Olivier Humbrecht on minerality – part one

Published by Sally on November 22, 2011

Olivier Humbrecht

Olivier Humbrecht

In London earlier this month, Olivier Humbrecht, of Alsatian Domaine Zind-Humbrecht, discussed minerality in wine.

His presentation was part of a tasting of biodynamic wines from members of Biodyvin Syndicat International des Vignerons en Culture Biodynamique, the organisation of which Humbrecht is president, though his discussion was not uniquely about minerality in biodynamic wines.

He kicked off by dispelling some commonly held mis-perceptions: “for most people minerality is reductive, or a certain green flavour, it doesn’t taste fruity or floral, and you end up calling the wine ‘mineral’. Minerals don’t smell.  If stones, or water, or salt smell of something, it’s because it’s associated with an organic compound that is volatile.”

The compound commonly associated with minerality is sulphur, about which he said “sulphur is a very broad component in nature, it’s found in very many organic molecules. It smells a lot.  At worst, think of wet dog, mercaptan, H2S.

“These sulphur compounds can be linked into more complex molecules, not smelling obviously like sulphur, and these elements might be associated with some kind of minerality. And the most common mistake is to associate reductive character with minerality. [Another mistake] is to associate certain forms of organic acidity with minerality, if the wine is tight, with green acidity.  All these are not minerality.”

Minerals are present in soil, coming from the degradation of rock by erosion, weathering, frost action, as well as the activity of microorganisms, all of which break down larger particles to smaller particles.  When the size of these particles is smaller than two microns, it is called clay.

Humbrecht said “the finer the structure, the more it can trap minerals in the soil. And minerals are necessary to the plant. But will the minerals in the soil give a taste in the wine, that is questionable” though he did say “the mineral fraction in the soil will be represented in the wine as a mineral fraction.” And it is this that is interesting to analyse in a wine.

“Often people analyse minerality of a wine by analysing dry extract, or reduced dry extract” he said. “This consists of evaporating all the liquids, then burning all the organic elements. Or by calculating the reduced dry extract.  It’s good to have a high reduced dry extract as it shows wine is more concentrated.

“But the organic fraction of a wine is expendable, according to physiology of the plant – you can easily have more sugar, more organic acids, as the vine continues to function. [Dry extract] is something the vine is continuously producing, so it can change with time. It can also be altered if you acidify a wine or add sugar to a wine.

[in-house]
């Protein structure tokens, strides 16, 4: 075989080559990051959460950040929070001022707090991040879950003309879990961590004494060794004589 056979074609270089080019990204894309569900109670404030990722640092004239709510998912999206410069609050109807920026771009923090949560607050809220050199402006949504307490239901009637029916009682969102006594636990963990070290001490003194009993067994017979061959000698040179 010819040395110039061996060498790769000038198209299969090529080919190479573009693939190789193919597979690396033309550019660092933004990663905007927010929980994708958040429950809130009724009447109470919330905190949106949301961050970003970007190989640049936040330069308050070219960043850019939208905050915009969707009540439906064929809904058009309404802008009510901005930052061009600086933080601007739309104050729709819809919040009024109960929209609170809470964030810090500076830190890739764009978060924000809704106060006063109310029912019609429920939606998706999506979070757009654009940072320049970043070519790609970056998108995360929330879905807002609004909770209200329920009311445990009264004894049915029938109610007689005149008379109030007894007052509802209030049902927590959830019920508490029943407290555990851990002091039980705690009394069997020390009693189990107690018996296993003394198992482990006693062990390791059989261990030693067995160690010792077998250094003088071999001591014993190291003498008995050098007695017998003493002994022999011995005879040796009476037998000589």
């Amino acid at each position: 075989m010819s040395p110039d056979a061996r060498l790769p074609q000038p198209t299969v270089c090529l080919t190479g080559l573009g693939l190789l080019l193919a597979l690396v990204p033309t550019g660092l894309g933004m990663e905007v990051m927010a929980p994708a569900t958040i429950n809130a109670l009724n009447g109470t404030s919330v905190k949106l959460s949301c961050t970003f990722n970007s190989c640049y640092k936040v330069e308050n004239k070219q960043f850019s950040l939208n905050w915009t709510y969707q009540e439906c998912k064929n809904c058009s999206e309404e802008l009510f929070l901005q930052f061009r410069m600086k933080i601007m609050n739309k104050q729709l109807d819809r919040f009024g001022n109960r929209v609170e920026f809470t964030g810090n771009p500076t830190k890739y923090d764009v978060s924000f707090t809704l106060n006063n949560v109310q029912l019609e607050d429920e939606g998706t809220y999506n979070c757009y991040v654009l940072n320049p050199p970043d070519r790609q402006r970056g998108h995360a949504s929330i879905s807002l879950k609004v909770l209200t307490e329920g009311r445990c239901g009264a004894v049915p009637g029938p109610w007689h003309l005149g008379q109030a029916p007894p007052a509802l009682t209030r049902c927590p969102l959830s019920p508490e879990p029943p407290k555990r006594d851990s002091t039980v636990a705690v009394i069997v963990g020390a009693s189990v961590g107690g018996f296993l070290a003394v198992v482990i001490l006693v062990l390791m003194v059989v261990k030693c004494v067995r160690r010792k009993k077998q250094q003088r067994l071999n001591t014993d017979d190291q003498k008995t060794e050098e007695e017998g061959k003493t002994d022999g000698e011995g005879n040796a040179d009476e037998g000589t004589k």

“So when we talk about minerality we should talk about the ashes. Take a wine and burn it till you have only dust left. You end up with few milligrams of dust which directly comes from the earth. It’s the only solid fraction in a wine that you can directly link to the earth, everything else comes from photosynthesis – 99.9% of wine is made from heat, air and light.

“The fraction of minerals is a very, very small quantity. Whether the wine is very acid, or high or low alcohol, it doesn’t really change the mineral fraction.”

And, he added “we don’t analyse the mineral fraction in a wine very often because it’s very expensive. But it’s the best way to see if a wine has been produced from a high or low yield.  The reduced dry extract could be the same for a wine made from 25 or 100hl/ha, but the mineral fraction will be divided by 4.”

Digging deeper into the issue to understand the soil, Humbrecht said “a soil should be able to feed a plant without doing anything. For us having a living soil means having a soil that is able to supply all that the plant needs at different moments in the year. And this is something modern agriculture has forgotten.” He spoke of forests that have survived centuries in a sustainable fashion without man’s interference in the form of soil additions, be they fertilisers or chemicals.

But even biodynamic producers add composts to their soils. Humbrecht said “it’s not really to bring fertilisers to the soil, but to bring something alive, microorganisms, and the elements of humus to stabilise the mineral fraction in the soil and bring energies to bring back harmony into our wines.

“We want our soil to be alive, with worms, fungus, micro-organisms, everything it takes to allow the mineral fraction to combine with organic fraction in the soil. If you don’t have this link the soil will fall apart” for example being eroded after rain, or compacted from repeated machinery passes.

This is so important, he said “because the very small mineral fraction is absolutely necessary for the vines to grow properly.”

Will this mineral fraction give a taste to the wine? Find out what Humbrecht said in part two.


2 Responses to “Olivier Humbrecht on minerality – part one”

  1. Paul Cunningham Says:

    Perhaps this is a typo: “The organic compound commonly associated with minerality is sulphur”. Sulphur is an element, and therefore inorganic. Perhaps “inorganic” was meant here. Paul

  2. Sally Says:

    Hi Paul, thanks for the correction. Olivier was discussing the smelly compounds of sulphur. I have deleted the offending word. Sally

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